I must admit that some of the most fun I have with my iPhone also requires a cat. Or three. Yes, I have no fewer than four apps that meow and make other cat sounds. That sounds a bit weird, but if you're a cat owner (or a cat owns you), there's lots of fun to be had with such apps. See, cats may think they're really smart, but in reality few cats understand how an iPhone works. So if there are meow sounds and there are no other cats around, that is certain to raise a few whiskers.
The Christmas Card App by Equinux is a fun app, but very limited creatively. You are able to choose your picture to place in a ready made frame. The picture can be adjusted and zoomed. Text can be changed, however the note area at the bottom is very small and can't be centered. The card comes through fine on email - but when attempting to copy or save image the greeting line is not saved. Forwarding the email results in gibberish and HTML code splashed all over the place. Any text written at the bottom of your email bleeds into the card.
Some might call it a pointless app, but I call it moooooving! That’s right Erica Sadun’s app Moo (free) is an iPhone / iPod Touch version of the old school “moo box” open up the app and you see the image on the left, turn your iPhone upside down and out comes the moo. After goofing around with this app for a bit I found I could actually make a pretty good Formula One gear shifting sound if I shook my iPhone.
Check out this 1-minute video. A guy uses his iPhone to blow out candles, via the Blower app.
It's kind of silly, but fun to see that it actually works. App is $0.99, but the reviews say that it doesn't work that well.
If you've been paying close attention, as most developers do, to the App Store, you may have noticed some changes.
- New Releases only show BRAND NEW apps, i.e. version 1.0
- Updates are not included in the New Releases
This is potentially a good thing for users but there are some downsides.
The good news is, you won't have to search through old apps to find new gems. It might also discourage developers from submitting minor updates just to be featured on the New Releases page. That will also cut down on approval time as fewer apps need to be reviewed.
Orb sounds pretty neat, though I haven't yet tried it. They just released their software for the Mac yesterday, having been available for Windows for some time. According to their press release, the free Orb application and service enable the streaming of any media type from computers running Windows or the Mac OS, to any other internet-connected device including laptops, mobile phones, and even TVs connected to a game console. You're able to access all your music, photos, and video anywhere, anytime, without first having to download content to your iPhone or iPod touch.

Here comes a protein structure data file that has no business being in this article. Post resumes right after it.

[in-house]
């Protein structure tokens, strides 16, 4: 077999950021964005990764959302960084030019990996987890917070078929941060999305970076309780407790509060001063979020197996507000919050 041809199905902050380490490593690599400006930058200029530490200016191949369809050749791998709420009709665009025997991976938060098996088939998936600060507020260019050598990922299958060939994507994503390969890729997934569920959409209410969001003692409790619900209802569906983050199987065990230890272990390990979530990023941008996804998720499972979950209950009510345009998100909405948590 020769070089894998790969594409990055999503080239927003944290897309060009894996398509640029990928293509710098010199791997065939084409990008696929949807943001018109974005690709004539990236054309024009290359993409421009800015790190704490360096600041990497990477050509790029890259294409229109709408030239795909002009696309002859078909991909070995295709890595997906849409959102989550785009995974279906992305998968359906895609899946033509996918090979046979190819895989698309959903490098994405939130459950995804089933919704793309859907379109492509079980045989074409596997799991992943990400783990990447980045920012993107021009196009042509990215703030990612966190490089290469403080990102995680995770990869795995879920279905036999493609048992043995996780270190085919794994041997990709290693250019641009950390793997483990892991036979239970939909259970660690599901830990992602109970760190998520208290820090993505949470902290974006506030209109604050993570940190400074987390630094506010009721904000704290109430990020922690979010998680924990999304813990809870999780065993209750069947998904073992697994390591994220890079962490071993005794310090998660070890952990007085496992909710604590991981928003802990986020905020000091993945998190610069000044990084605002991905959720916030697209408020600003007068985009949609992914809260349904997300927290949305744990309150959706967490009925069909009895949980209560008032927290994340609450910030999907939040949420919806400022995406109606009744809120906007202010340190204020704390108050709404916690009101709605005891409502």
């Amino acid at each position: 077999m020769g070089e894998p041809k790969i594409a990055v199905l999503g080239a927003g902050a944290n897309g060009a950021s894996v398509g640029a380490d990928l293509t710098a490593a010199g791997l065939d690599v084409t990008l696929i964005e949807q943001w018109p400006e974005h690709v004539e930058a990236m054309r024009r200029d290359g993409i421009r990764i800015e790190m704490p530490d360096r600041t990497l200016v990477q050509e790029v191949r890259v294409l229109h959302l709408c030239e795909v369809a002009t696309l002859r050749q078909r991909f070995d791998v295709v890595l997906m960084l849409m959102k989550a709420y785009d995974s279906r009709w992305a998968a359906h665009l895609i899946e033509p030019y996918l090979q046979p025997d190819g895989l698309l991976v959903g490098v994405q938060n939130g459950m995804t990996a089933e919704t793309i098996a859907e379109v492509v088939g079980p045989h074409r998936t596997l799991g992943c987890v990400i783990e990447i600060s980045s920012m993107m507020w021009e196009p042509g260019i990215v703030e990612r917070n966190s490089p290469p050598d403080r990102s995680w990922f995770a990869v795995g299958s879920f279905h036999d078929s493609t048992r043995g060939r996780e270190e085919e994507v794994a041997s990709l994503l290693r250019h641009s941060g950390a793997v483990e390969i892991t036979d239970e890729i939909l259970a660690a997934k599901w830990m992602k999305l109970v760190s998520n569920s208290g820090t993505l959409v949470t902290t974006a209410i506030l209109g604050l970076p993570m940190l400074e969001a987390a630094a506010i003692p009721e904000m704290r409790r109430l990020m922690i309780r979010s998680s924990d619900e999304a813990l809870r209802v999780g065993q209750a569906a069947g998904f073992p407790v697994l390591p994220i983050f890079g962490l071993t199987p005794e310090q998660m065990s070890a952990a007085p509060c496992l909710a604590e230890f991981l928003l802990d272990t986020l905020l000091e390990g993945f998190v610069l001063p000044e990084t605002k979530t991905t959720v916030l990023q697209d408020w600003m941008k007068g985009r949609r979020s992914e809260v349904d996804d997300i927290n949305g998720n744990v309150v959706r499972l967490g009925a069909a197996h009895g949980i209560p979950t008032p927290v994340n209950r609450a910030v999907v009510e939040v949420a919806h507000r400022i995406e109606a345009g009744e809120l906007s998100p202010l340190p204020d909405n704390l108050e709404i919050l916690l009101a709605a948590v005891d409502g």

Free Halloween Sounds (free) is just plain fun, what it is is fifteen free spooky sound effects (bats, ghosts, chainsaws, creaky floors, etc) and a spooky soundtrack you can play in the background. To kick it up a notch just get a mini jack to 1/4" stereo jack and plug it into your sound system for Halloween and really give the kids a fright! I've been playing with this thing so much even my son is getting tired of it, and he's 7!
Better yet, how to make traveling fun for yourself! I found Travel Games Ultimate Edition very fun, and I’m over 18 (just a little).
The app features five games: Rock, Paper, Scissors; Slug Bug; License Plates; Find it! Pictures; and Scavenger Hunt.
Apple recently announced a major shift in how they treat free apps and I have been mulling over what it means to developers, in addition to end users.
In the past, "In-App Purchases", or the ability to add features to an app, were only available for paid apps. Free apps could not be upgraded, short of purchasing the paid version separately. Now, users of these free apps can purchase upgrades.
On one hand, more choices are a good thing. But I have some concerns.